Somewhere above an inhuman voice laughed, “This door will not stop me.”

“Coward!” Felghanis yelled in challenge, the most real feeling of anger he had sensed in years. He moved past the dead and saw bloody hoof prints led up the stairs. Don, Kalista, and the dwarves caught up to him.

A splintering sound echoed from above. Screams and the smashing of armour reached the party’s ears. Together they raced up the steps in time to see an onyx skinned figure draw its double handed sword from the body of a retainer.

It faced back towards them and laughed. “More to the slaughter. Kill everyone in the keep.” It began to rush forward.

Felghanis uttered the curse of Blindness but it seemed to shrug off the magic. Don’s dogs were invisible, they could smell the infernal stench of the creature, and even though scared the hounds leapt into the battle.

Kalista wavered in her resolve. This… fiend was responsible for all the carnage and now it was bearing down on them. It was so strong, its blade swung almost impossibly fast, and it tore their defences to shreds. Even Kellor’s normally stalwart shield-work was no match for its dusky great-sword.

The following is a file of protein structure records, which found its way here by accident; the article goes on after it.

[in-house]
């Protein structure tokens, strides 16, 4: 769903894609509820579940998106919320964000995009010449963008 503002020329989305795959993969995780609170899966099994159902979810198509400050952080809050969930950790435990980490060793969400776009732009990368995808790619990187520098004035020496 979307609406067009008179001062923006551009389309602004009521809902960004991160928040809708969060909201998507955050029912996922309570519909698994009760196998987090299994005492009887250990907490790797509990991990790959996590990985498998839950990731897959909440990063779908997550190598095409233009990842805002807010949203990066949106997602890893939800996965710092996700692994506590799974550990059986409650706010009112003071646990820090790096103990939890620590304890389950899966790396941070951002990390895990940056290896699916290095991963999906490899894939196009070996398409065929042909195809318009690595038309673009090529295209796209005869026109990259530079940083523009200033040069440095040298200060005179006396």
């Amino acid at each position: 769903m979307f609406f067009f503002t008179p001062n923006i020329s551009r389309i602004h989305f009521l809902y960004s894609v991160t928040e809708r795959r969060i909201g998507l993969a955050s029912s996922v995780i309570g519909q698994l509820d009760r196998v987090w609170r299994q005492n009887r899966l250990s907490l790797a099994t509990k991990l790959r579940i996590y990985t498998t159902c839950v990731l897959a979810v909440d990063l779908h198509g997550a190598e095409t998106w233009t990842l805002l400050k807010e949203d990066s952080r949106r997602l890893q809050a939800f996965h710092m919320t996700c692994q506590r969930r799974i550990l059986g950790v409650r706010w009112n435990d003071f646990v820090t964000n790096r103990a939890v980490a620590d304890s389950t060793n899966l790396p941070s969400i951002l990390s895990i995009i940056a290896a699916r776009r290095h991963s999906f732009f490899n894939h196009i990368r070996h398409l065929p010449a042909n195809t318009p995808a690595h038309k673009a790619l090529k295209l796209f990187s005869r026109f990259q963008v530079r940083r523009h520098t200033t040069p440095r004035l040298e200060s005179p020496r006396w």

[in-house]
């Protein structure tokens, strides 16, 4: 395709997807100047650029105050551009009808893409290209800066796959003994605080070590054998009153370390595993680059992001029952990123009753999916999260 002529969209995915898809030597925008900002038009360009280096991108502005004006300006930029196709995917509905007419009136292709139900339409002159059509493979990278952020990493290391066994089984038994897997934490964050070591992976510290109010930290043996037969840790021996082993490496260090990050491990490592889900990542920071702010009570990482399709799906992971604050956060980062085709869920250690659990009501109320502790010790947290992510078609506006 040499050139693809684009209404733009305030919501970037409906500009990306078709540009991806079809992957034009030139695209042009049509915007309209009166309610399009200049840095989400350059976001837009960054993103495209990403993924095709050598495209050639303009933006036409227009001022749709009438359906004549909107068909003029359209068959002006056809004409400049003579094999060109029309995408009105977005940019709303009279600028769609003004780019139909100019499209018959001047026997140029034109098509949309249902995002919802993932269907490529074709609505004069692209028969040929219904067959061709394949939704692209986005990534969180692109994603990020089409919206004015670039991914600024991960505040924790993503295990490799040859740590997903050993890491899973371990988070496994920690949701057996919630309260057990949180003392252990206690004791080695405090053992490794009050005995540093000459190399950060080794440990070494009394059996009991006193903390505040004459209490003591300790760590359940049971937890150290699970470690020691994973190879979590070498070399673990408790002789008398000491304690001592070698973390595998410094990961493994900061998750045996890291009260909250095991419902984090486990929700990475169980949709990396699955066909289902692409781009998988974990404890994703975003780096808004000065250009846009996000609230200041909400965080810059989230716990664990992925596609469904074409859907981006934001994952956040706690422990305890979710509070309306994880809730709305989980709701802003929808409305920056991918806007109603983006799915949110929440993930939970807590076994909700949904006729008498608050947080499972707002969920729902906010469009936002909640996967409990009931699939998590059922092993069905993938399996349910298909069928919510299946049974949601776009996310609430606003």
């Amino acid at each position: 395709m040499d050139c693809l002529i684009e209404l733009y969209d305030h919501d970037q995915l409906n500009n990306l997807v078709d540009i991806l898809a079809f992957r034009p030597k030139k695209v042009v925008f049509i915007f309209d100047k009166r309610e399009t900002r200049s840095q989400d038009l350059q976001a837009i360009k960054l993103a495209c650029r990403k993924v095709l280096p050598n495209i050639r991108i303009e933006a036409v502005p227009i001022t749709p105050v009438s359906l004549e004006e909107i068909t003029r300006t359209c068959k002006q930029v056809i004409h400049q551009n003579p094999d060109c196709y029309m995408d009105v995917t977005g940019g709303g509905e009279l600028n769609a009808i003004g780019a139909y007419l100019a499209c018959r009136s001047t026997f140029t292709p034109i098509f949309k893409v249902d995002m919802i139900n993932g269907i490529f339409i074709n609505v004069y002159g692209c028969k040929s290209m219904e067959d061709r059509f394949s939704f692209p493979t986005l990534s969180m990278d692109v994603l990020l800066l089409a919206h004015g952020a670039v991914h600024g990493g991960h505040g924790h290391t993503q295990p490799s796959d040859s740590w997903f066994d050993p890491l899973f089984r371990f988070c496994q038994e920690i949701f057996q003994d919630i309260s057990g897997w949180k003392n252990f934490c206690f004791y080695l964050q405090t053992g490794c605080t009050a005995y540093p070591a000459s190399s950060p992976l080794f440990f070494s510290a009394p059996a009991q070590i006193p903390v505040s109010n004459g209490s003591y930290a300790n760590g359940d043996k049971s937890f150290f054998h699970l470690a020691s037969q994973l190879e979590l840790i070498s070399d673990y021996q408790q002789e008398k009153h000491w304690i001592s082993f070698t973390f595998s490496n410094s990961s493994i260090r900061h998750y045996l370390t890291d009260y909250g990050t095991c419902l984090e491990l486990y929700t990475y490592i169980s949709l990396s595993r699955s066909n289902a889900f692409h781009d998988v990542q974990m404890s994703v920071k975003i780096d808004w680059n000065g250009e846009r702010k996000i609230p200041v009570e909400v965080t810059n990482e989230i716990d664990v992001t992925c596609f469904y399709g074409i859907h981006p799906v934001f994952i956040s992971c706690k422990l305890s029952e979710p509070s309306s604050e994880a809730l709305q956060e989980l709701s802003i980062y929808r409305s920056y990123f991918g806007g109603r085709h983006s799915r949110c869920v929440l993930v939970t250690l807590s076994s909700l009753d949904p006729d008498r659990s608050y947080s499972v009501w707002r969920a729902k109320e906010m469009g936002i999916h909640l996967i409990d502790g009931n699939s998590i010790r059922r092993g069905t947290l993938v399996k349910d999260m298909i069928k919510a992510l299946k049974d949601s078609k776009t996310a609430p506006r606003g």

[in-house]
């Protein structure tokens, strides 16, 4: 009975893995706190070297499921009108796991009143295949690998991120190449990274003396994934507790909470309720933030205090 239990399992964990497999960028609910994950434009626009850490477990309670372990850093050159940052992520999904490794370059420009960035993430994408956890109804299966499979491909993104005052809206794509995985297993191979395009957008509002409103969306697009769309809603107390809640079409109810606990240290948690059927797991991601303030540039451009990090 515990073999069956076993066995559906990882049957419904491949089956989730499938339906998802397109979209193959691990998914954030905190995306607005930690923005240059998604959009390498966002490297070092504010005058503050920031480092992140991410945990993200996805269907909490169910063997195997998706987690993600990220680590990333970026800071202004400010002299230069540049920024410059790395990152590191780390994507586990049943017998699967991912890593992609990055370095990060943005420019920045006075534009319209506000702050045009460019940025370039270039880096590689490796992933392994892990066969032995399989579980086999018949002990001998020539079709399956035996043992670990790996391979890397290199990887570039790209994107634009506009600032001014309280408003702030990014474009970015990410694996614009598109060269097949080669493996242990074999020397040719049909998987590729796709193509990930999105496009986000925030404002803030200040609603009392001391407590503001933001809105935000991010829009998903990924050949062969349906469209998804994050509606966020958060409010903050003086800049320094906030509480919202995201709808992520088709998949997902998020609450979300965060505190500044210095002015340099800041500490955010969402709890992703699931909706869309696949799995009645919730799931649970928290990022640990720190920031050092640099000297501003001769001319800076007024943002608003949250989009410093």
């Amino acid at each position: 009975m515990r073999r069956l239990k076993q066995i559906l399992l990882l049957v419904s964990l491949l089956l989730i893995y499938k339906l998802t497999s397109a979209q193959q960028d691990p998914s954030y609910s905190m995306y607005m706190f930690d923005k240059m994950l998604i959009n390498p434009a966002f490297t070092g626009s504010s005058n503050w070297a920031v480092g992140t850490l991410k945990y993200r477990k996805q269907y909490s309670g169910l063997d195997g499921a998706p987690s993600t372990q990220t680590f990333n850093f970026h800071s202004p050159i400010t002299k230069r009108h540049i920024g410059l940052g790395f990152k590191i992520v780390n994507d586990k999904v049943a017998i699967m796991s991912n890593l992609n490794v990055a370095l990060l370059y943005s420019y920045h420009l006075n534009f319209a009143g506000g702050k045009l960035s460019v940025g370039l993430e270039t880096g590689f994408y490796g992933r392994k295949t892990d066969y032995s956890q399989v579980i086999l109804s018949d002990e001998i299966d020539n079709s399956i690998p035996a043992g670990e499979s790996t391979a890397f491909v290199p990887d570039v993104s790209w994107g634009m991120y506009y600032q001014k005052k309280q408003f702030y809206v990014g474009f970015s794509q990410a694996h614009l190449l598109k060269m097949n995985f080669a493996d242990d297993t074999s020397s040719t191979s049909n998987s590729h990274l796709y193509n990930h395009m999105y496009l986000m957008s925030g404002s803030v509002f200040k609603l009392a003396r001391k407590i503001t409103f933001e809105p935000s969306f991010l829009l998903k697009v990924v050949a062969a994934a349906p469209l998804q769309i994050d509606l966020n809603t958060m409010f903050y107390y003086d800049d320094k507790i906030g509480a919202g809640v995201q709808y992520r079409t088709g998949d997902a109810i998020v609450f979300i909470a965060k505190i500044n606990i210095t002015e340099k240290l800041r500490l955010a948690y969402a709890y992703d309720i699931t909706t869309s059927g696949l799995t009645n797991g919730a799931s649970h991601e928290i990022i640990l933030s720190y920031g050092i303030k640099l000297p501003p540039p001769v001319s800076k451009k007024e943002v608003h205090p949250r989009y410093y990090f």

“Coward?” It laughed mockingly, eyes on Felghanis, and slipped past Don’ to fell the necromancer in a single stroke. “You cannot prevail.” It laughed again, berating them with its amusement at their efforts.

They stabbed at it and the hounds bit its legs trying to pull it down. Too strong, too steady on its feet, shrugging off the dogs’ attempts neither of the hounds managed to upset its balance.

Don’s shield shattered and the female dog used its Dimension Door ability to avoid what would have been a lethal blow to its skull. Felghanis hit the demon with a Ray of Enfeeblement and it visibly sagged. Kalista’s summoned dire ape battered at the fiend with little effect until the demon dispatched the conjured creature with a rapid volley of slashes.